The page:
Wednesday, 26 June 2013

EUROPE: Britain's spying on Germany

Revelations that Britain has been expansively spying on German and European data has deepened a public debate over mass privacy violations. Europeans leaders argue that London and Washington have some explaining to do.
Last Friday, London's Guardian newspaper published the contents of leaked documents confirming that Britain's Government Communications Headquarters (GCHQ) and the American National Security Agency (NSA) have been tapping directly into fiber-optic cables to collect vast stores of information that they can then access as needed. Among these cables was the TAT-14, which carries a large share of data communication in and out of Germany, according to the documents leaked by whistleblower Edward Snowden.

According to media reports, neither the German government nor the country's foreign intelligence service, the BND, was apparently aware of the British surveillance operation, dubbed "Tempora," which was reportedly made possible with the cooperation of two telecommunications companies: Vodafone and British telecoms giant BT. Vodafone released a statement saying it abides by the laws of the countries in which it operates, but it declined to give further information, citing "national security." BT has refused to comment.

The ongoing surveillance controversy, which began last month following the disclosure of the NSA's Prism program, has been a heated topic in Germany, where the massive state surveillance of Communist East Germany is still present in the memories of many citizens.

The disclosures have spurred public debate about data protection, terrorism and changing notions of privacy in the Internet era. Concerns over the revelations about the NSA's activities threatened to overshadow US President Obama's visit to Berlin last week. And Snowden, the former NSA contractor who is now wanted by the American government on charges of espionage, is viewed almost uniformly here as a hero.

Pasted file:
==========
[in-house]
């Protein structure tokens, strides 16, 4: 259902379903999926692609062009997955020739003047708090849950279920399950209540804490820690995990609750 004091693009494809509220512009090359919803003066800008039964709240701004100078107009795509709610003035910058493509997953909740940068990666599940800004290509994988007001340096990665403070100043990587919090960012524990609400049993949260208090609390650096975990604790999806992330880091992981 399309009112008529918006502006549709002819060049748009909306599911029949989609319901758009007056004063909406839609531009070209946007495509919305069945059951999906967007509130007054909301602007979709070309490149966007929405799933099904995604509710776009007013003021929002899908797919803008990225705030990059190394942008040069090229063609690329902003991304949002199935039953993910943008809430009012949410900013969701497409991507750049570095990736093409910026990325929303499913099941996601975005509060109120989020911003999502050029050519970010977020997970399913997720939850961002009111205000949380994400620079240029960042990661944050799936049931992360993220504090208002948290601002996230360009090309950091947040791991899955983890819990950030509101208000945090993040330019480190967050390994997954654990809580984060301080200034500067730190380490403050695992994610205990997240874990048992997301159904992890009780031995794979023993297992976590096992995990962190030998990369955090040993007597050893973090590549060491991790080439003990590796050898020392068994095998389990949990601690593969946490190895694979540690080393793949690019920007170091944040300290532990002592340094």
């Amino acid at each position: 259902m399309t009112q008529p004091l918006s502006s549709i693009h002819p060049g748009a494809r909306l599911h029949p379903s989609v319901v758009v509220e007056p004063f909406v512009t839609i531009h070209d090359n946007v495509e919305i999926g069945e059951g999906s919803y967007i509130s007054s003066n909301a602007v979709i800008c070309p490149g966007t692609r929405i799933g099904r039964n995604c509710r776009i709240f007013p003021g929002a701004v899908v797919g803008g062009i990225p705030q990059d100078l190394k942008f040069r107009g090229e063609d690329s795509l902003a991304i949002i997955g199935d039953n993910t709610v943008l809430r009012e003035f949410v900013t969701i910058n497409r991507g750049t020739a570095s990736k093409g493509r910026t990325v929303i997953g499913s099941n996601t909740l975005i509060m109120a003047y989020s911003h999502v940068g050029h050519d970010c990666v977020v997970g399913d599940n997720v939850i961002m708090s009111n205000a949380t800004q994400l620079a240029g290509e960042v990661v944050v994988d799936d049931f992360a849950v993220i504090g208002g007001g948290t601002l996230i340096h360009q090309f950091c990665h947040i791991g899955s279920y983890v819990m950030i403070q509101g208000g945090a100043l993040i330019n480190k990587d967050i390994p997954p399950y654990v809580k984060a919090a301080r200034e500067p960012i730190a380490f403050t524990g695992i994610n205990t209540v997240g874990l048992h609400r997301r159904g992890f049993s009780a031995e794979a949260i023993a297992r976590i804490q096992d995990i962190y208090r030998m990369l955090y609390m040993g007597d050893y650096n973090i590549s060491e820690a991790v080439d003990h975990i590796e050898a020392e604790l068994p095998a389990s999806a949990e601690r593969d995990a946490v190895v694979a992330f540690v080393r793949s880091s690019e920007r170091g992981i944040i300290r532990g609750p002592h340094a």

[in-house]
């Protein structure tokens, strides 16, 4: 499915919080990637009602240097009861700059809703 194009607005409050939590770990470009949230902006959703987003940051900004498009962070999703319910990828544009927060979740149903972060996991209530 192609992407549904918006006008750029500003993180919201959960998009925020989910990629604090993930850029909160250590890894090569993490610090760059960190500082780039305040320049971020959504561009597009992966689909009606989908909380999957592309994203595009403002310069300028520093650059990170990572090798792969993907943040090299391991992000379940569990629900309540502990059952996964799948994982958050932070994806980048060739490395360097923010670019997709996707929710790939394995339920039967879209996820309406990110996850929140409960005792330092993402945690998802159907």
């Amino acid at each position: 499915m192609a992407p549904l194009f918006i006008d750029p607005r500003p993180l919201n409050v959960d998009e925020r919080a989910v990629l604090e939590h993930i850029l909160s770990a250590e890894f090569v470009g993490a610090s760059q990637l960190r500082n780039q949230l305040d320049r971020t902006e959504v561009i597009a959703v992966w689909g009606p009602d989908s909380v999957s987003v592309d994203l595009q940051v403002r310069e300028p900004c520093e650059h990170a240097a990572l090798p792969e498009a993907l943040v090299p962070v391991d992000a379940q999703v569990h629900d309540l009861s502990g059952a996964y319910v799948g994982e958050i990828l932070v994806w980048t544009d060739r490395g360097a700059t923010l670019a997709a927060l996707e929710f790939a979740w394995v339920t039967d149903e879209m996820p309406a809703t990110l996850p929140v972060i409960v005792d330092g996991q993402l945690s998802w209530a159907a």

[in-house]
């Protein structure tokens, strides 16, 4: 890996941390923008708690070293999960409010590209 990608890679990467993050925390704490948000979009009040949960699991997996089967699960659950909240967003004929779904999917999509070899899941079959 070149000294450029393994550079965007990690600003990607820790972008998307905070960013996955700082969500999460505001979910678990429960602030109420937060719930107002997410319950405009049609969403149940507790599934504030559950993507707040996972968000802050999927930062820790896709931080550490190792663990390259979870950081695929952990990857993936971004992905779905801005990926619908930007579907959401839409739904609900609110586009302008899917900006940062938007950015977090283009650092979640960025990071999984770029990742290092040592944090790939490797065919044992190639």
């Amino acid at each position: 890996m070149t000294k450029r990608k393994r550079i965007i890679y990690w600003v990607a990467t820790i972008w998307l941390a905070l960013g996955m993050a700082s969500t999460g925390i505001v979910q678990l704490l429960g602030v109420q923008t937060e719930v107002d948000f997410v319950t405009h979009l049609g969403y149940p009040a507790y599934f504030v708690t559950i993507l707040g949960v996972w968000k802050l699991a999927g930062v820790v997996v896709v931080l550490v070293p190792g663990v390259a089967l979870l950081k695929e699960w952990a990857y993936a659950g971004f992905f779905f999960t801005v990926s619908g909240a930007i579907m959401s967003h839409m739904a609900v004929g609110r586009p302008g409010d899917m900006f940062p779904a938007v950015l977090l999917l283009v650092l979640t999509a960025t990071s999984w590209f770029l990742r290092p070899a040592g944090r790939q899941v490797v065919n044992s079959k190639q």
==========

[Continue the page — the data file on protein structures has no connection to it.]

The ''Tempora'' revelation has divided Europe. While some acknowledged the need for a degree of secrecy and surveillance, most insisted that the American and British intelligence agencies had overstepped their boundaries and were infringing on the civil liberties of German and European  citizens.

Many argue that those in power -- not just for moral and ethical reasons, but also for reasons of efficiency -- must step in and do that which they find most difficult: They must exercise moderation and self-discipline. Since Sept. 11, 2001, standards have vanished in the US even as they have been strengthened elsewhere. Such standards have to be reintroduced first and foremost via strict laws that are strong enough to win back trust, but also through parliamentary and public control and a reasonable analysis of costs and benefits.

The hero in this drama is undoubtedly Edward Snowden, this eloquent 30-year-old who is obviously equipped with a fine moral compass, as he has risked his entire future to uncover the activities of these intelligence agencies. The scale of the revelation is to some extent still unclear. First, there is the shocking invasion into the private spheres of billions of people and the abuse of the civil rights of large swaths of the global population. But the question remains under what rules a world is functioning, if every communication can be quite legally monitored on the basis of stricter terrorism laws.

There are three lessons that can be drawn from the Snowden case. America, but also some of its allies, are keeping too much under surveillance, keeping too much secret and they haven't found an appropriate means for dealing with those who expose such excesses. There is something deeply wrong when a whistleblower has to rely on the goodwill of China or Ecuadorean President Rafael Correa to find safe haven.

By Guylain Gustave Moke
Political Analyst/Writer
Investigative Journalist
World Affairs Analyst

Photo Credit : AFP-Britain's Government Communications Headquarters (GCHQ)